Geller then exited the stage, but with trombonist Curtis Fuller's ragged start to a medium tempo theme, it frankly took two more tunes before thanks to flautist Nicola Stilo and the rhythm section there was a regained feeling of group stability. Here, Stilo's deep romance and quicksilver proddings were matched by the equally nimble Danko piano.
On "Bernie's Tune", Geller returned to the stage, joined by altoist Bob Mover and trumpeter Kevin Turcotte. Stilo and Turcotte were fleet and pure-toned. Mover's solo was extremely rhythmical, with highly arresting bent tones. Fuller's slide work was appropriately quicker and cleaner, and Geller was in full flight. After a round-robin trading of decent 8's and finally, 4's, the first set concluded.
After Intermission, Danko was replaced by Hal Galper who proceeded to reveal his questing individuality at the keyboard. As part of a vibrant quintet made up of bassist Drummond, horns Stilo and Turcotte, and drummer Ted Warren, Galper truly raised the intensity on "Love For Sale", which, with its head-tossing boogaloo treatment, found Turcotte speaking economically and Galper deftly feeding his prehensile chords into the groove.
A gentler mood becalmed the quintet in Antonio Carlos Jobim's swaying "A Portrait in Black and White". Flautist Stilo soloed with an easy triplet feeling, Galper contributed a rippling solo statement, and Turcotte spoke a mellow blues.
The distinctive singing of Chet Baker was next commemorated by altoist Mover who sang: "D's Dilemma" by Mal Waldron; "Oh, You Crazy Moon" (which included a heart-warming alto solo); and finally, a careful reading of "My Funny Valentine". The same praises unfortunately cannot be extended to Emily Mover who may have made her dad proud but on "The Sunny Side of Life", she persuaded some of us that she could benefit from more stagecraft, confidence, and vocal projection. On the other hand it should be noted the familiar tune, "Imagination", ironically benefited from her somewhat quirky, deadpan approach to singing.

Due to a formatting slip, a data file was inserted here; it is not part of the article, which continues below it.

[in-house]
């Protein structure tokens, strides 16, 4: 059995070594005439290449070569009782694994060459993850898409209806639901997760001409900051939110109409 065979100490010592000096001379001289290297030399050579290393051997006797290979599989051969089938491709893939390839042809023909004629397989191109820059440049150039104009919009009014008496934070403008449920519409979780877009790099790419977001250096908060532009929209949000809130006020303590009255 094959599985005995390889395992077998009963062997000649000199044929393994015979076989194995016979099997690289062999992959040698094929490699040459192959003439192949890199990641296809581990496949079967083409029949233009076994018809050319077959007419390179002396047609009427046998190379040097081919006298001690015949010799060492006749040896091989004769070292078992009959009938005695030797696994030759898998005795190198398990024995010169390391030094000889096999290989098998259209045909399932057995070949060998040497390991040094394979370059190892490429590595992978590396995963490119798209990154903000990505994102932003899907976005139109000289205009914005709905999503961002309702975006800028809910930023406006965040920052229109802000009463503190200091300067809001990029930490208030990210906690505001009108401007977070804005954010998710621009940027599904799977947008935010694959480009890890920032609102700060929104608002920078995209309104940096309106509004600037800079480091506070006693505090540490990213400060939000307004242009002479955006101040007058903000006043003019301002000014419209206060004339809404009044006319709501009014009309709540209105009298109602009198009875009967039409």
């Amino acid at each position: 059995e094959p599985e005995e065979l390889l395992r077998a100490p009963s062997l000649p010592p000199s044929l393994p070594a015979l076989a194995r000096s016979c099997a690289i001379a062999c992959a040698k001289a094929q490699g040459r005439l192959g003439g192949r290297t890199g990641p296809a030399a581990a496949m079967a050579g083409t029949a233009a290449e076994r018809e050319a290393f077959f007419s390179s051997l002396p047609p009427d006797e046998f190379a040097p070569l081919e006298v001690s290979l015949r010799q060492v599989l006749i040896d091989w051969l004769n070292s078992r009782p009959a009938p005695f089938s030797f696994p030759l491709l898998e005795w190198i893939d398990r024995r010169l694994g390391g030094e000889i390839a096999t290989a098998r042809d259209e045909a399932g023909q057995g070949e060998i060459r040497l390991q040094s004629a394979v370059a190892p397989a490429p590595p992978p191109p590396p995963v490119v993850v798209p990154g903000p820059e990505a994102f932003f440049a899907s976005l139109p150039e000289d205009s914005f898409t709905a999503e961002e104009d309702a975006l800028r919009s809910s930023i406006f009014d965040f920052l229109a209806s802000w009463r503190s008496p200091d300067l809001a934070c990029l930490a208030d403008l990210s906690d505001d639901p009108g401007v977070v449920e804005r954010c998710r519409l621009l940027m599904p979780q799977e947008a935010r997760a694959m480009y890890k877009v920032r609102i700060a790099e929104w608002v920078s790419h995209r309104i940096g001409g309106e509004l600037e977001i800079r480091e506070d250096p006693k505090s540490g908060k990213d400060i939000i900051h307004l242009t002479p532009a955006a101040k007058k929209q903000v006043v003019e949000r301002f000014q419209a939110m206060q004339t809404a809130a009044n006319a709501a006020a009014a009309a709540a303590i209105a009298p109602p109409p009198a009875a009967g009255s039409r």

To round off the evening, all hands were on deck to blow on Bird's blues, "Cheryl". Mover was in high velocity Bird mode and trumpeter Turcotte again reminded us, with his insistent two-bar stresses, that this is a blues. But for some reason, when it was his turn, Nicola Stilo seemed unprepared, and his solo began with hesitant and noticeably rudimentary blues phrases.
Just a few times, the fact that this world and a couple of its veteran jazz musicians aren't getting any younger, became the uncomfortable focus of the performances. There were occasional wandering attention spans, tardy solo entrances, and forgivable but noticeable technical slip-ups.
But these critical observations aside, it was a congenial evening devoted to remembering Chet Baker's rich musical legacy, and the audience was happy to be there.